Hey Tom, thanks for the info it made for some very interesting reading and somewhat flys in the face as you indicated of the press’ (and some sections of the fanbase it must be said) hyperbole when it comes to our constant ”injury crisis”.
Do you know if the statistics UEFA provide cover just injuries or illness also ? Someone being out for a couple weeks with flu symptoms is still unavailable, but from what I understood from your peice, probably wouldn’t be recorded as unavailable for medical reasons.
Your Chelsea stats made me chuckle. Kudos.


Hey Padwoir, the research doesn’t mention illness specifically but I think they included that under “other” as another cause of absence. They included injury to any body part that might prevent play the vast majority (87%) were injuries to the “lower extremities”.


Smashing, much obliged.

aditya swarup

Actually the problem was never in the mental acuity of our medical team, but it is down to premier league and pointless international breaks. We all know how premier league refs abet physical side of the game and sometimes go over the top against Arsenal(ahem ahem Philly Dowd). Everybody knows this that we are the best team in the premier league in terms of keeping possession and rivals can only contest against us by rotational fouling(man united). The injuries that we have suffered are for players who were victims of rash challenges because premier league refs again think Arsenal are… Read more »

david seago

“There is a rumor circulating in the physio world that AW doesn’t like his team doing too much strength and conditioning work, preferring them to spend time with the ball at their feet. I know he has a reputation of total control at Arsenal but with the facilities at their disposal and the medical staff they have I can only assume that there’s little truth in this” I know that Arsenal do significant strength and conditioning work during the pre-season, but not too sure during the regular season. I know they do ‘body to body’ exercises, where they will hold… Read more »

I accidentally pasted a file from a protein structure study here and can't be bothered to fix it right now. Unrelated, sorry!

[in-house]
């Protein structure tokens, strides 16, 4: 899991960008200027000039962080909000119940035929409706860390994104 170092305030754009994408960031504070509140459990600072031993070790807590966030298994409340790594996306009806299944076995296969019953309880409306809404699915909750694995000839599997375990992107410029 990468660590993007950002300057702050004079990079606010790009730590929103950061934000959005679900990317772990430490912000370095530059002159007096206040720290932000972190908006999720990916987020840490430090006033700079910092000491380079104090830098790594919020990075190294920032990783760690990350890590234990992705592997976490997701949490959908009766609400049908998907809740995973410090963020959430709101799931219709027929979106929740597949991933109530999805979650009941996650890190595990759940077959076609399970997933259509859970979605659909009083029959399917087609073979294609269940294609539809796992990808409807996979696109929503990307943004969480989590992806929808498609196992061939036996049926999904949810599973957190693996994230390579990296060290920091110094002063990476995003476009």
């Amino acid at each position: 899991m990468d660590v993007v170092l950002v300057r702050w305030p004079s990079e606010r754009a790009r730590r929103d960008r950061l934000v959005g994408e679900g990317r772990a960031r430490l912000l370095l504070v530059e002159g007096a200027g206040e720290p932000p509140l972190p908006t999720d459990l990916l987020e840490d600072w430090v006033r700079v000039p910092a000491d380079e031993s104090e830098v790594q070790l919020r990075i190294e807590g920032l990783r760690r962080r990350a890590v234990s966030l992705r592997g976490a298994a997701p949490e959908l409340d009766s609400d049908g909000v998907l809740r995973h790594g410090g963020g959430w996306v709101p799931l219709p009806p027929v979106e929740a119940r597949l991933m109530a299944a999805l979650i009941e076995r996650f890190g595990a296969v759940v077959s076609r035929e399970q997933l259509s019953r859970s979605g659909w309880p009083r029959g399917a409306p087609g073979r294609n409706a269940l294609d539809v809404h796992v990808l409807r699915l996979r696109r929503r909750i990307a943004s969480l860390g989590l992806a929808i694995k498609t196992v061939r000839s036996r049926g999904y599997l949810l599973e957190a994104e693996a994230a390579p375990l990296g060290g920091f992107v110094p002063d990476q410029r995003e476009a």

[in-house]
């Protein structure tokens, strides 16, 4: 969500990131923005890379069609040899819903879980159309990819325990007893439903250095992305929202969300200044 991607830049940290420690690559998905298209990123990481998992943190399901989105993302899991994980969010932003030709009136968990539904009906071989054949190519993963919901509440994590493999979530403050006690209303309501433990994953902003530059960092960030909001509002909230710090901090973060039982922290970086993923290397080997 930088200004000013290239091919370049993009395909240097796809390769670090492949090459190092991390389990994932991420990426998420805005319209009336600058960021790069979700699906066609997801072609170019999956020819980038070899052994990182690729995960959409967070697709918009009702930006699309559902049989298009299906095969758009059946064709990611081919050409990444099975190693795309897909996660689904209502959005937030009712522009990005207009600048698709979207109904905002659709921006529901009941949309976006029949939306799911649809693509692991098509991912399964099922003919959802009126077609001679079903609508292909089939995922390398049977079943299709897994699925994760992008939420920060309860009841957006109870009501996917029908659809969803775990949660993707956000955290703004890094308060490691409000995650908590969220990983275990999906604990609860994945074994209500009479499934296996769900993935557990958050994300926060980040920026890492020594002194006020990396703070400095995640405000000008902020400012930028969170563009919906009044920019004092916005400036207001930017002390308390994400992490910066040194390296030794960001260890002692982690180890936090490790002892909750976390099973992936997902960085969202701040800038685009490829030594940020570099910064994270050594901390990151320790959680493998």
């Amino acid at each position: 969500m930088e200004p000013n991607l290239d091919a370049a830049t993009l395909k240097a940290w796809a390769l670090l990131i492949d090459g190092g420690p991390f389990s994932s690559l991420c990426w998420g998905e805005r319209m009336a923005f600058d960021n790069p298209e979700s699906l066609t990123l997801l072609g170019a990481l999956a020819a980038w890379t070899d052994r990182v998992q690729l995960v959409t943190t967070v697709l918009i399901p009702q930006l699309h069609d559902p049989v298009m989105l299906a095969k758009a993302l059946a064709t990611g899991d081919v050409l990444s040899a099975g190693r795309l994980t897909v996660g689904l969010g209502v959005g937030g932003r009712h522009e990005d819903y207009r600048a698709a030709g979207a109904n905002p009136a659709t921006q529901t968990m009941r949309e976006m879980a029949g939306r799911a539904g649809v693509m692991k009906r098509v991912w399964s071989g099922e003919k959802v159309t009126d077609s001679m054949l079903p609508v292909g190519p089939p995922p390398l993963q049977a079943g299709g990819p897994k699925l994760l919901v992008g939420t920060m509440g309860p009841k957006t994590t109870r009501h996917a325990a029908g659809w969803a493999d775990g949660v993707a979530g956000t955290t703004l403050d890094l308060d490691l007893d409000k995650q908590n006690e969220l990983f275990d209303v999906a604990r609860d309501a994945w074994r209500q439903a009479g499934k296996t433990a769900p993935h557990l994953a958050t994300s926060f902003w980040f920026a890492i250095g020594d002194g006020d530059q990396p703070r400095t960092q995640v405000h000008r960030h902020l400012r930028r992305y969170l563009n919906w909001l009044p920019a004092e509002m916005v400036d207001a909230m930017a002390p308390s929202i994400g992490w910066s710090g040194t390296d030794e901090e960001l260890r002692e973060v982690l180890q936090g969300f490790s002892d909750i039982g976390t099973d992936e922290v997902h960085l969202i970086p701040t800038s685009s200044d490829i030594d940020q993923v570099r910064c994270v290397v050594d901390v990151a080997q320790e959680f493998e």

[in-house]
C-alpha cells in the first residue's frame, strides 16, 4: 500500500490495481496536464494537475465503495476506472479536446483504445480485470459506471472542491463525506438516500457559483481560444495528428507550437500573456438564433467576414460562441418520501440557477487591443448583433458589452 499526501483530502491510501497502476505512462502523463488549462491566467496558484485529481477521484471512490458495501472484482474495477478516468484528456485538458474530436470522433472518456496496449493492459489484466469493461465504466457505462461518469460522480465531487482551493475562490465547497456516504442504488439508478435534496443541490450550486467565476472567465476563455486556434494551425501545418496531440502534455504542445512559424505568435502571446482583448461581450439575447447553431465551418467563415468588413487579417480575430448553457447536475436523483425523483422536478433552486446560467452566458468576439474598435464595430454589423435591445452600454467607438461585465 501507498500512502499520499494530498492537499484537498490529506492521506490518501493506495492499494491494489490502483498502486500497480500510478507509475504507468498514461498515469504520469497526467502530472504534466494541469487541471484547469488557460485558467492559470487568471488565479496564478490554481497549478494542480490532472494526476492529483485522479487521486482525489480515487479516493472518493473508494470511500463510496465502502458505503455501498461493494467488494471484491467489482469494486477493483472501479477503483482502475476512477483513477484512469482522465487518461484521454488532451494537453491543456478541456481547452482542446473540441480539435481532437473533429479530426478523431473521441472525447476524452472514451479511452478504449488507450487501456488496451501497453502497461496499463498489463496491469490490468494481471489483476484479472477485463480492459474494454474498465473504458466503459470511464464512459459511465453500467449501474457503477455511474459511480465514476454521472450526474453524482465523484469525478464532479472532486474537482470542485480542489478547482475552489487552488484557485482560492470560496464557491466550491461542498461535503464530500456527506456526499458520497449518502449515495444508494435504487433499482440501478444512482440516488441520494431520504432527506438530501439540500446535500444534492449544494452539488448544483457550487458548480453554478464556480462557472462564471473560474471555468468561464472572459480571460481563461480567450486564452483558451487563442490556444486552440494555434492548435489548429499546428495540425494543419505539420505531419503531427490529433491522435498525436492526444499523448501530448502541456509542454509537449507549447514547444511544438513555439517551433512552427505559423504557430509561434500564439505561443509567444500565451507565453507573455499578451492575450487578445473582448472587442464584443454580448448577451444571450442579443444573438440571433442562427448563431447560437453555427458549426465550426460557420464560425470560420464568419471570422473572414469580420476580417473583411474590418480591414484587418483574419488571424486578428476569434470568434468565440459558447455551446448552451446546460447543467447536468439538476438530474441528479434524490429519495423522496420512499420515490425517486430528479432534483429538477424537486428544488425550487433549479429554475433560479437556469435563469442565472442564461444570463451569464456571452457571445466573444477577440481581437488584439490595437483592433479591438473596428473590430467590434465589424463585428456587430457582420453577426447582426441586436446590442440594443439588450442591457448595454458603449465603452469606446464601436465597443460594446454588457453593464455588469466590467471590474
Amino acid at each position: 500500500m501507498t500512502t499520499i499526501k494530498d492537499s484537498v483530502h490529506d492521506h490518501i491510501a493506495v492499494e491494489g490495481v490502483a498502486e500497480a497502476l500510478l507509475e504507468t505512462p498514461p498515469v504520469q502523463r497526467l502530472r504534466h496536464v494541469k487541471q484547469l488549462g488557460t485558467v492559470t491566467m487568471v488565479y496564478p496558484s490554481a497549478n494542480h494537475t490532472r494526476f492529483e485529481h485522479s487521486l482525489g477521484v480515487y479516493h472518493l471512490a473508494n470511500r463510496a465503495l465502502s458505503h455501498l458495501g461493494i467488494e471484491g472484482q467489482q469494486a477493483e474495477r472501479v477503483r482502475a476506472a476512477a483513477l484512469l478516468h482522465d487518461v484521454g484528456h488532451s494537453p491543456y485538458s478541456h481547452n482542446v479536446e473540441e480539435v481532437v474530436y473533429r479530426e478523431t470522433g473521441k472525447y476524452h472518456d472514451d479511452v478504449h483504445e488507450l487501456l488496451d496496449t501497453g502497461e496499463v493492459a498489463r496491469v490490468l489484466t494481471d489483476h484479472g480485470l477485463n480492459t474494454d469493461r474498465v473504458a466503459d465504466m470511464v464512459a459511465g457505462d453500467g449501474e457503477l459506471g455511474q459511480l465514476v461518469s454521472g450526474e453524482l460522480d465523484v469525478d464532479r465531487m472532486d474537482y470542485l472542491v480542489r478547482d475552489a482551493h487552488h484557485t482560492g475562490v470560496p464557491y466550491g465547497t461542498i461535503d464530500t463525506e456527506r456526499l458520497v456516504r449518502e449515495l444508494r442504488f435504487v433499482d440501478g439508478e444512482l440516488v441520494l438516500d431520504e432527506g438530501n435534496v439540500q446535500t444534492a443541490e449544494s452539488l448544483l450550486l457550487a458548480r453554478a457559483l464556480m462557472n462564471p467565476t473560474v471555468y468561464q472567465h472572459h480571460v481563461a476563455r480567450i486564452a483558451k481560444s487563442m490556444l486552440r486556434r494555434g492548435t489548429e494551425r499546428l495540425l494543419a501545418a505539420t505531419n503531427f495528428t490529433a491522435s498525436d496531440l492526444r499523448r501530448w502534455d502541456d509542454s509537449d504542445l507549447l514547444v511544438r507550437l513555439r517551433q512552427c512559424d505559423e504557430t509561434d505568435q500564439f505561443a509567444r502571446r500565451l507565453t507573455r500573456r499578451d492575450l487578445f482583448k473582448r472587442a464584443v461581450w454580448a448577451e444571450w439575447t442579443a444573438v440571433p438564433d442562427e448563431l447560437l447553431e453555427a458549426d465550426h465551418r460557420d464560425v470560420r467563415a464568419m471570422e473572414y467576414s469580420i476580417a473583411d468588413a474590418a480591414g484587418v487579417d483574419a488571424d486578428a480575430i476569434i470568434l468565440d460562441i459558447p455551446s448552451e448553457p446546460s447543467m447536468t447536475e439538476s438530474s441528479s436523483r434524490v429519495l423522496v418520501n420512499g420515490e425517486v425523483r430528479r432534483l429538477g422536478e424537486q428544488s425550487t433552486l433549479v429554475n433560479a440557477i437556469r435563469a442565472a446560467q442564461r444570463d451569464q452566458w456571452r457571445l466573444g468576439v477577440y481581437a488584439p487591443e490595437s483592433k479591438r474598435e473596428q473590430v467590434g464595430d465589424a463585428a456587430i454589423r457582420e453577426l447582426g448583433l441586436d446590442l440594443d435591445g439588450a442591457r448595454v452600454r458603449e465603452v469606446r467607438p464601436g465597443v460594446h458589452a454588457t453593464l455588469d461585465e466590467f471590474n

Hi David, you’re right that weight work only makes up part of training and rehab but it is an important part. Swelling and disuse after injury causes muscle atrophy and weakness. There is a lot of research showing that the most effective way to remedy this is resistance training with weights (or resistance bands). Adequate strength is essential for impact and explosive power (eg sprinting) so usually you strengthen and do control and agility work prior to return to sport specific drills and plyometrics.

david seago

Thanks Tom, i would imagine that the use of resistance training helps the muscle fibres to continue to be used in the correct direction, as (far as i’m aware) scar tissue forms in a cross hatching effect accross the muscle reducing it’s effectiveness? I agree that some strength training is an important part of a fitness programme, for the reasons you’ve stated, but there is also a lot to be said for gaining control/agility through a football drill. I don’t have much experience of creating a rehab programme for a footballer that has been out for example 6+ weeks, but… Read more »